image: Data box for Line 12This one is a bit different as we're going to put a global call in. Inside of global.iff (which is inside of global.far) they have snippets of code already typed out that any object can use and we are going to use one of those. Since any object could be using these snippets of code the codes need to be pretty generic so you must make sure your "stack object" (the object your code is focusing on at the moment) is the right one before running any global calls.

    The object we want the code to apply this all to is the tropical garland itself so we are going to add a line stating that "Make me the stack object" For line 12, enter the following into the Data box

      Function 2
      True line: 13
      False line: 253
      parameter1: 0
      parameter2: 11
      parameter3: 1280
      parameter4: 778

    Line 12's text should now should read

      Stack Object ID Assign To: My object id

    image: Databox for line 13For line 13, the last line, enter the following into the Data box

      Function 275
      True line: 254
      False line: 253
      parameter1: 0
      parameter2: 0
      parameter3: 0
      parameter4: 0

    Unlike the screenshot to the right your text will now read
    (glob:) set object lighting (00 00 00 00 00 00 00 00)

    Often with global calls I'd say fill the Hex boxes with F's to make all of those zeros go away but this time they are being used by that global BHAV that we are asking to run now.

    Those 8 sets of zeros are 'object' parameters 0 through 7 which, confusingly enough is not the same as your BHAV's "parameter 1" and "parameter2" in the data box. I've noticed when hacking other objects that coding usually refers to those 8 object parameters as "sp" so I will as well. (I can only assume "sp" stands for 'stack parameter' or 'stack object parameter' or something but since I've never really understood what a "stack" is, I ignore the word itself.)

    Right now 'sp0' is zero (well, ok they all are). The code we are asking to run will set the lighting using the number in 'sp0' so right now the object will cast zero light. By putting "75" in (databox) parameter 1 you'll see 'sp0' changes to the HEX equivalent of 75: 4b. (You'll also note the first HEX BOX below also now reads 4B)

    in the end the text for that line should read

      (glob:) set object lighting (4b 00 00 00 00 00 00 00)

    To finish up. We 'OK' out of the BHAV editor and save the object. It is now a light source that never turns off and has no bulb to break.

    If you'd like the light to be a brighter light source then put up to 100 into the databox's parameter 1 (which will be 64 in HEX). Numbers higher than 100 appear to have no greater effect on the lighting.

    Lighting in The Sims is not all we'd like it to be

    Unfortunately, for the player there is VERY little visible difference between using 1 or 100. The exact same circle of light will shine on the floors and walls (and light ONLY shines on floors and walls, not objects or terrain - visually it's either On or Off. The value does make a difference, however, in how many lights are needed to make a whole room bright. This will only be apparent in a very large room, of course.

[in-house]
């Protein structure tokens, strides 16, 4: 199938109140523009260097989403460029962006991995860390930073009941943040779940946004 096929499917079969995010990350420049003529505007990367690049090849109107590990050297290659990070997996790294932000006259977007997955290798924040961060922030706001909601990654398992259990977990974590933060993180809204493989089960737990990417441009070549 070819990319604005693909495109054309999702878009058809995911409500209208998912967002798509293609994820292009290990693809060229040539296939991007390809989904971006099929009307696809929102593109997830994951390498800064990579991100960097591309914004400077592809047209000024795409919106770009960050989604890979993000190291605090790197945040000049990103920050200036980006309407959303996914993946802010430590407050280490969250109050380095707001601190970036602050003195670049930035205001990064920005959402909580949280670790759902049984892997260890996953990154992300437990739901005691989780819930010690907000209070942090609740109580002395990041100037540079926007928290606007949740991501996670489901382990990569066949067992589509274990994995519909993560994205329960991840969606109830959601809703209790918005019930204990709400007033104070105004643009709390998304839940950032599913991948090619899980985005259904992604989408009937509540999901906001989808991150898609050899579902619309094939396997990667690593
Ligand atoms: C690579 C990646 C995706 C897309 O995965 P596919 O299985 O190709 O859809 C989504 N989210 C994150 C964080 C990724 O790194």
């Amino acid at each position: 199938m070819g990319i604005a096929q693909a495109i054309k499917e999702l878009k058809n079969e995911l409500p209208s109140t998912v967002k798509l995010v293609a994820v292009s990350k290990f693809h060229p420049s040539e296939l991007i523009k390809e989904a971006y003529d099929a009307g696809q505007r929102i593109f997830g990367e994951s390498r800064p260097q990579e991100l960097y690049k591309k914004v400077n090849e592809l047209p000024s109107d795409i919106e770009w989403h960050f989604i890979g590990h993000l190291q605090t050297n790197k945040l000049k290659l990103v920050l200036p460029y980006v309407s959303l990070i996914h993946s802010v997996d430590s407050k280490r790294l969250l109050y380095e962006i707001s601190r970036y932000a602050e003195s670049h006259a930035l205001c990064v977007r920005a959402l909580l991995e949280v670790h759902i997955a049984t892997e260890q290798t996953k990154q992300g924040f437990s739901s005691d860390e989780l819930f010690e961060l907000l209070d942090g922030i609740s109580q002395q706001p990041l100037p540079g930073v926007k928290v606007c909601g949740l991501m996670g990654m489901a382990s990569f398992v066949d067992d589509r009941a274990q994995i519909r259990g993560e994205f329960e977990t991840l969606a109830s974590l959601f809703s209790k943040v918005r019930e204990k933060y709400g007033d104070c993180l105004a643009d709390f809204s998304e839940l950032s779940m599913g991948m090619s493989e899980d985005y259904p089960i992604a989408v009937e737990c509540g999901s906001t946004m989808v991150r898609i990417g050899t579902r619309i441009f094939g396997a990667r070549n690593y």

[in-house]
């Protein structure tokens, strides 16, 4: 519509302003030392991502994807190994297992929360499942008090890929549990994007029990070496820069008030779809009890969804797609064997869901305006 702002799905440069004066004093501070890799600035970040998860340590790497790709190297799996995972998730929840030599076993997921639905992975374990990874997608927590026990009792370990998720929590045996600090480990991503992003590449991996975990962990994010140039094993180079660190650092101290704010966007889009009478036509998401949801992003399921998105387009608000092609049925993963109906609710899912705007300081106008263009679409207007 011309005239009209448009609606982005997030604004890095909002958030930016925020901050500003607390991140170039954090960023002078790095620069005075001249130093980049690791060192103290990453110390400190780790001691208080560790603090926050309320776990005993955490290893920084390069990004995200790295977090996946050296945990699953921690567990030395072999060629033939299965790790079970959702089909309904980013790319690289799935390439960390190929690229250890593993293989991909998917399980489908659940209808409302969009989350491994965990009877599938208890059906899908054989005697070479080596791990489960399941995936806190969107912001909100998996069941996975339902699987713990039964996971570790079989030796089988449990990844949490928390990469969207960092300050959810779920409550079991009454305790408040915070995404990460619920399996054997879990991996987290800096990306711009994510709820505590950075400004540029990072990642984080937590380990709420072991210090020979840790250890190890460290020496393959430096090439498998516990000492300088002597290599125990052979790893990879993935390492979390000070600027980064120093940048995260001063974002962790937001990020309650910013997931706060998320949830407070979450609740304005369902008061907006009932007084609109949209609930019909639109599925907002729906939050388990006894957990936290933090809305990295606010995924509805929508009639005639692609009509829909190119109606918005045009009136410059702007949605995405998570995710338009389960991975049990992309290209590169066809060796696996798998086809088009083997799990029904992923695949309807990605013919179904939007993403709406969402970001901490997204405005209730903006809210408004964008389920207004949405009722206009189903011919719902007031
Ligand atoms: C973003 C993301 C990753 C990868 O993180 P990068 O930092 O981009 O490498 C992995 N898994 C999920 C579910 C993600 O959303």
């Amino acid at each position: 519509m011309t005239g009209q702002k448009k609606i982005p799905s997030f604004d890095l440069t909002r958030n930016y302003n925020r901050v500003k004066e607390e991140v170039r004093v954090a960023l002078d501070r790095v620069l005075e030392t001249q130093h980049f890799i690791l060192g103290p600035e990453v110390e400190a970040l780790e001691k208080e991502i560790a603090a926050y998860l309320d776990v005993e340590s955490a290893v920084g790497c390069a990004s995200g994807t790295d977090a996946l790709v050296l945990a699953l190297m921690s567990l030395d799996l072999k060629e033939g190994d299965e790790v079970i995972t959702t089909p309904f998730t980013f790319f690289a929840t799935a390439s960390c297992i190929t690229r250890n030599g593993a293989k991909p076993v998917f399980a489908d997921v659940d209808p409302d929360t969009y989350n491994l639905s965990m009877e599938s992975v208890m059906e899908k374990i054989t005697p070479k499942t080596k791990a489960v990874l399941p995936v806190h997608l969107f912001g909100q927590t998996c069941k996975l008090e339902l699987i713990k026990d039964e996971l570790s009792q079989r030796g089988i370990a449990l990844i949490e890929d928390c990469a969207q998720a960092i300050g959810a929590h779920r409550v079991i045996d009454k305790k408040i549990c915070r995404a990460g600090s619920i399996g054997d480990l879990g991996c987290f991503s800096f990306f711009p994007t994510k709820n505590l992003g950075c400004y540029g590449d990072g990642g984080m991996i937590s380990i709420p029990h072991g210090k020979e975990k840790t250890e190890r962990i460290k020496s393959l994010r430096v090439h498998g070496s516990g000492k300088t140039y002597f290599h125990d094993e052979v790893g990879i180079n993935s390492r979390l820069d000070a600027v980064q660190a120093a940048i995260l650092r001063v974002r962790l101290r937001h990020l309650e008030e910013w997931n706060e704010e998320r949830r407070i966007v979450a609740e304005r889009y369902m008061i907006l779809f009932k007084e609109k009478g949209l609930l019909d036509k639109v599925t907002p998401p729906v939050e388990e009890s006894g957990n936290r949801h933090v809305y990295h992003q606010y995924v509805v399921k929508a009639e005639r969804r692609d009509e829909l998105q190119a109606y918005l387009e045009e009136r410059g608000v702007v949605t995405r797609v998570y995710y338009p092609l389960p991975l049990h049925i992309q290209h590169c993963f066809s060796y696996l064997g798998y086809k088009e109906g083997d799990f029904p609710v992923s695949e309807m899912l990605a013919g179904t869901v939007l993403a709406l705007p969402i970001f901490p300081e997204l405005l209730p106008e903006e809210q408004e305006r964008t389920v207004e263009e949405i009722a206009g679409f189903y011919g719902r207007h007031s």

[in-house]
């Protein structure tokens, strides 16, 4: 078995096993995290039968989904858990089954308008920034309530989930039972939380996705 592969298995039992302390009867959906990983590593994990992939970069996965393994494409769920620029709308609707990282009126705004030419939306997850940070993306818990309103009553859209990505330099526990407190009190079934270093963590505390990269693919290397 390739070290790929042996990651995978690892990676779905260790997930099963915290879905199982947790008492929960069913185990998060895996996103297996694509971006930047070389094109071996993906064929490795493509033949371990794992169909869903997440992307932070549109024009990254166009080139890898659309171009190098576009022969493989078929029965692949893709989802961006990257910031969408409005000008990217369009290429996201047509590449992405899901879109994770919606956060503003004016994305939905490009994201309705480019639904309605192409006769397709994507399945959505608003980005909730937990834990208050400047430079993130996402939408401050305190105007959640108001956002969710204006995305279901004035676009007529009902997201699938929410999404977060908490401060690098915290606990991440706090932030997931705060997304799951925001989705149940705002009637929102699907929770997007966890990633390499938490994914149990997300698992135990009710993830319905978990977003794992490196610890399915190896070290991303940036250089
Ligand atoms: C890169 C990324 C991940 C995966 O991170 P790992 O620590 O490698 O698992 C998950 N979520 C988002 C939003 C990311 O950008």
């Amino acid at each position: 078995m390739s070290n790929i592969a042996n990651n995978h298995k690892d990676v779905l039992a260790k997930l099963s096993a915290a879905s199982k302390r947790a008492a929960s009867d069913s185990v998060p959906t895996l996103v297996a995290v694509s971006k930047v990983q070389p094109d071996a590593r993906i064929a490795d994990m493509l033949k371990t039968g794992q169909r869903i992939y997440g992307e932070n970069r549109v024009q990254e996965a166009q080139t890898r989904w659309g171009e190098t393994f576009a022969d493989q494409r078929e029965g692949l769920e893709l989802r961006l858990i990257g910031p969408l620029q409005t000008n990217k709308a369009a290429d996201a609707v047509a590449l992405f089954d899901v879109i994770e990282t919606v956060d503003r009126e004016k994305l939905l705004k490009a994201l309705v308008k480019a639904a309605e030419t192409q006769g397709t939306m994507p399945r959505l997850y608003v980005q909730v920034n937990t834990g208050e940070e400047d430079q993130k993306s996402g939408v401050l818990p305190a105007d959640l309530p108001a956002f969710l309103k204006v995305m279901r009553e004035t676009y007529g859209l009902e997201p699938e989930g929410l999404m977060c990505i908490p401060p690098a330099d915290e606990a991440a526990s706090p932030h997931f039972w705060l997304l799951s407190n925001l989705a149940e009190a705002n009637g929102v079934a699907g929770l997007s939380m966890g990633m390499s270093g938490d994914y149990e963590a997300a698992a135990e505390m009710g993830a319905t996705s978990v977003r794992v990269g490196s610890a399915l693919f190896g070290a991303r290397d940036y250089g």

The amount of light also effects the overall room score, but I am not certain if the Sim is actually reacting to the amount of light or the amount of dark (in other words a room that can become totally lit with two small lamps (75+75=150) will presumably have 0 darkness. Putting better lamps in (100+100=200) is still 0 darkness. If the Sim is reacting to the light then 200 is better than 150. If, however, the Sim is reacting to the dark then 0 is 0 and it's the same thing to him)

    image: Lighting in the Sim isn't all we'd hope forOne more thing that I touched on earlier but is worthy of repeating even in an article this long: Light wont shine on objects or terrain (floor with no flooring tiles on it). Most times when people are unhappy with the way an outdoors area looks and think they need more lighting the fact of the matter is that lighting wont help them. They want objects to gleam and be highlighted and that is not the way the lighting works in this game.

    The screenshot to the right is a perfect example. The wall sections behind the bartender show circles of light, the flooring beneath the counter and chairs is gleams brightly but the counters and chairs themselves are not giving a strange sort of effect.

    If you feel the odd shadows that the game can cast will be distracting with your particular object you might consider making it a faux light - one that does not generate light at all but does have that glowing, luminous look. (The last page of the "Luminous Sprites" tutorials have great examples of this sort of object)

    Next question - How would I make it light up at night, instead of being on all the time?

    Author: Raeven